share|improve this answer

I will put the algorithm or pseudo code for implementing this. Hopefully you can work-out how to implement it in PHP:

function Parser([receives] input:string) returns Array

define Array returnValue;

for each integer i from 0 to length of input string do
    charachter = ith character from input string.

    if character is '('
        returnValue.Add(Parser(substring of input after i)); // recursive call

    else if character is '"'
        returnValue.Add(substring of input from i to the next '"')

    else if character is whitespace

        returnValue.Add(substring of input from i to the next space or end of input)

   increment i to the index actually consumed

return returnValue
share|improve this answer
So, I really need to parse the string char by char? – Cristiano Santos Feb 4 '13 at 10:53
Well, you can probably extract words first. But you should be cautious about the quotes. I recommend doing it char by char. – Sina Iravanian Feb 4 '13 at 10:54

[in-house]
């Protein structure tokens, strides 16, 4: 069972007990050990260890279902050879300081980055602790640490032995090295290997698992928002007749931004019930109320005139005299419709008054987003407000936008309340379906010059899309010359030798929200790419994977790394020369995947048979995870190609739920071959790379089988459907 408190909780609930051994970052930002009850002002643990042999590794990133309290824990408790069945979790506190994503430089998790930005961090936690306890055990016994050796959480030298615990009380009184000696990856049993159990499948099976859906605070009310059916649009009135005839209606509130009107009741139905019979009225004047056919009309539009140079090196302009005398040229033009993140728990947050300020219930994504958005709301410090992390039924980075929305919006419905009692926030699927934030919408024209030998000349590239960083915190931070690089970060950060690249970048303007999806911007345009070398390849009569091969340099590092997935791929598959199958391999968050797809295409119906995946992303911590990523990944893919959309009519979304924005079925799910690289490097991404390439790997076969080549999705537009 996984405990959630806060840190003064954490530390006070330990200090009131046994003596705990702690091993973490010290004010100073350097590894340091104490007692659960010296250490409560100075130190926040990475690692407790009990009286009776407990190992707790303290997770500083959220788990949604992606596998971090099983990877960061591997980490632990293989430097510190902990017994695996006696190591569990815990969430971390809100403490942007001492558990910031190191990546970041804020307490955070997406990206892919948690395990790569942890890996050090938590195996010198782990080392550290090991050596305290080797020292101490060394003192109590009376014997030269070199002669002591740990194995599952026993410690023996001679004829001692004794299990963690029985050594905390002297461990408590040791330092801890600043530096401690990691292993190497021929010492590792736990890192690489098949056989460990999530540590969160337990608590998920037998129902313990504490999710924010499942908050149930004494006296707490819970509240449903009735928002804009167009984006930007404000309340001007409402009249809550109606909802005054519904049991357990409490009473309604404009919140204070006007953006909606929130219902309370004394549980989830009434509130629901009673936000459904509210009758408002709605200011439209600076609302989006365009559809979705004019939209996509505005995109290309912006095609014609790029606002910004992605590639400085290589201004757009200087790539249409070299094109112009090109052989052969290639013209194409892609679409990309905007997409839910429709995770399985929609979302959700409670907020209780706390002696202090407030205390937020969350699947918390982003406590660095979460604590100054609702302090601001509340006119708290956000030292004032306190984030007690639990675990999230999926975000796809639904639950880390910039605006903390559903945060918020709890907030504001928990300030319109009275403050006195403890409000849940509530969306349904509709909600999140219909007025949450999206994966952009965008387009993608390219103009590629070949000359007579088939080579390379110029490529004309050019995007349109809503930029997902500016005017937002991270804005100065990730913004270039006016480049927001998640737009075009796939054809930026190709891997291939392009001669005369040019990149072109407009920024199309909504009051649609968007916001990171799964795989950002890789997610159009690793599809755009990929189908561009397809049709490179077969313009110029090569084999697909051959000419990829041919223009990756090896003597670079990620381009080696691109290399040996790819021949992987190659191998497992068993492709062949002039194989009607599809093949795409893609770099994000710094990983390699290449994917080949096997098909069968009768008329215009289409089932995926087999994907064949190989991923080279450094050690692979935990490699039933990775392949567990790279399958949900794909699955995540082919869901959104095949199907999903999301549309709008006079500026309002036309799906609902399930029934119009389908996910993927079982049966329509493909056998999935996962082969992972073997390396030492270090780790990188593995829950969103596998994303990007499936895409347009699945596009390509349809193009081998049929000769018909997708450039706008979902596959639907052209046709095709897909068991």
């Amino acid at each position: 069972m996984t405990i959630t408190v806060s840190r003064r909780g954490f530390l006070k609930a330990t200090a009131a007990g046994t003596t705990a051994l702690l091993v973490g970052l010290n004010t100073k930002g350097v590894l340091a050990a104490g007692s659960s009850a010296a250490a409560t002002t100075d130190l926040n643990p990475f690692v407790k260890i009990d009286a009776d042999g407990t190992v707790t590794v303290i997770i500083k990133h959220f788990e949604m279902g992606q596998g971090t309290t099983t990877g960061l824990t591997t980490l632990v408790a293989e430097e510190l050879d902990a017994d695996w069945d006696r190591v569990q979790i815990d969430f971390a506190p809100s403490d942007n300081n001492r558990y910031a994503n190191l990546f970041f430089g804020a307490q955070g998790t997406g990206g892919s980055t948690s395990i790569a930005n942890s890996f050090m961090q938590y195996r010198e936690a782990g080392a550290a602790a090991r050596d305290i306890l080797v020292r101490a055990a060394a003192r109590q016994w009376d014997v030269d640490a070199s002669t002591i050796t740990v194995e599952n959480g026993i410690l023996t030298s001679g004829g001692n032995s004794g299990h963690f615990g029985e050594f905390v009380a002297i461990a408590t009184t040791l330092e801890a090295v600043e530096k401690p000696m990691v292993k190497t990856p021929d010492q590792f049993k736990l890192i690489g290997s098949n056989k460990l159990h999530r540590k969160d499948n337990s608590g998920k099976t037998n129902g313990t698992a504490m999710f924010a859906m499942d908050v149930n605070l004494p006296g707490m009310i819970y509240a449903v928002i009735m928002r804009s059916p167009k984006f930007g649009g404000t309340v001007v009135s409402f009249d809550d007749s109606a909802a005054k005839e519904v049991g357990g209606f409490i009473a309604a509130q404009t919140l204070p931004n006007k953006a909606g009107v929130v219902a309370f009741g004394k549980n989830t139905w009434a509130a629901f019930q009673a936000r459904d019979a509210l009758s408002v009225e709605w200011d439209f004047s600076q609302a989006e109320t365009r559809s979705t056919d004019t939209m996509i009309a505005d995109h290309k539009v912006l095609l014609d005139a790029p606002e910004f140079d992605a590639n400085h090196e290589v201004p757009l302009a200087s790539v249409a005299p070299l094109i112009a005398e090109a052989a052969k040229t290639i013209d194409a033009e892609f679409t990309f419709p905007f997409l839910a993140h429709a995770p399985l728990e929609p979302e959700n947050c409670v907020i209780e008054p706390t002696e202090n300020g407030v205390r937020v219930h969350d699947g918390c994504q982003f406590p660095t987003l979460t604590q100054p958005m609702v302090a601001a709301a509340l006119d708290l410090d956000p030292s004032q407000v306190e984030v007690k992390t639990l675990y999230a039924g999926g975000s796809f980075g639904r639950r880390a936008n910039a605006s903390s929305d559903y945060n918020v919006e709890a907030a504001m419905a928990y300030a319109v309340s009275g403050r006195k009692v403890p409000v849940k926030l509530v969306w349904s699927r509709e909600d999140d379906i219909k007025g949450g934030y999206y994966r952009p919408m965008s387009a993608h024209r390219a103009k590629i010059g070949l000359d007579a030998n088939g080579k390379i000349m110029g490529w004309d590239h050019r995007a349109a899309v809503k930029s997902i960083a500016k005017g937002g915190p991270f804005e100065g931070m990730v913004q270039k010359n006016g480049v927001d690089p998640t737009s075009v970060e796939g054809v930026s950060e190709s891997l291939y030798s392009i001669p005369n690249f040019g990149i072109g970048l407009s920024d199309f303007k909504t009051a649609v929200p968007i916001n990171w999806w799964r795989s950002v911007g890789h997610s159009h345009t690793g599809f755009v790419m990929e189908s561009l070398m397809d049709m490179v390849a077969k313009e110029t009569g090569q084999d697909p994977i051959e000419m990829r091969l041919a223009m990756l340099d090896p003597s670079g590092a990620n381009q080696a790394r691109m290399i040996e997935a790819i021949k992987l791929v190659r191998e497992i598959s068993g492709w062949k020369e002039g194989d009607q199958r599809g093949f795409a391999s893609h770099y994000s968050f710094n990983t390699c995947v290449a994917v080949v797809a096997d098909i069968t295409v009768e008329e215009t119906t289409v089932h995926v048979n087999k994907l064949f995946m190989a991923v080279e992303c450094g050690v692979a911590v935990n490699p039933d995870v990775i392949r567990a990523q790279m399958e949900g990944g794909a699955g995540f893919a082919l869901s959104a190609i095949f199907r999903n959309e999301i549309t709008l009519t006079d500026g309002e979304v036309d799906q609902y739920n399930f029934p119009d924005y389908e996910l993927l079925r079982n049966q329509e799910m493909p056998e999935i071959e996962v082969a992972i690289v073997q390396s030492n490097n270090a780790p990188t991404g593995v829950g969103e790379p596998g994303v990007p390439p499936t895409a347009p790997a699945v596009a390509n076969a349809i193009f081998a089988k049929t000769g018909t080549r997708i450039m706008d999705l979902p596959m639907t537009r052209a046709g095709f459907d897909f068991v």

I want to know if this works:

  1. replace ( with Array(
  2. Use regex to put comma after words or parentheses without comma

    preg_replace( '/[^,]\s+/', ',', $string )

  3. eval( "\$result = Array( $string )" )

share|improve this answer
If you evaluate these and that you'll get undefined constant errors. – h2ooooooo Feb 4 '13 at 10:33
@h2ooooooo: the resulted array has those constants too. So i guess they aren't constants in the first place. – palindrom Feb 4 '13 at 10:37
But my string starts with "all". Wouldn't it give an error on eval? – Cristiano Santos Feb 4 '13 at 10:42
This will trigger an error in all ("hi there", (this, that) , other) another because there's a missing , between ) and another... – Shoe Feb 4 '13 at 10:45
@Cristiano Santos see the edit. – palindrom Feb 4 '13 at 10:47

if the string values are fixed, it can be done some how like this

$ar = explode('("', $st);

$ar[1] = explode('",', $ar[1]);

$ar[1][1] = explode(',', $ar[1][1]);

$ar[1][2] = explode(')',$ar[1][1][2]);


$ar[2] =$ar[1][2][1];

share|improve this answer
Sorry, but they are dynamic =S – Cristiano Santos Feb 4 '13 at 11:15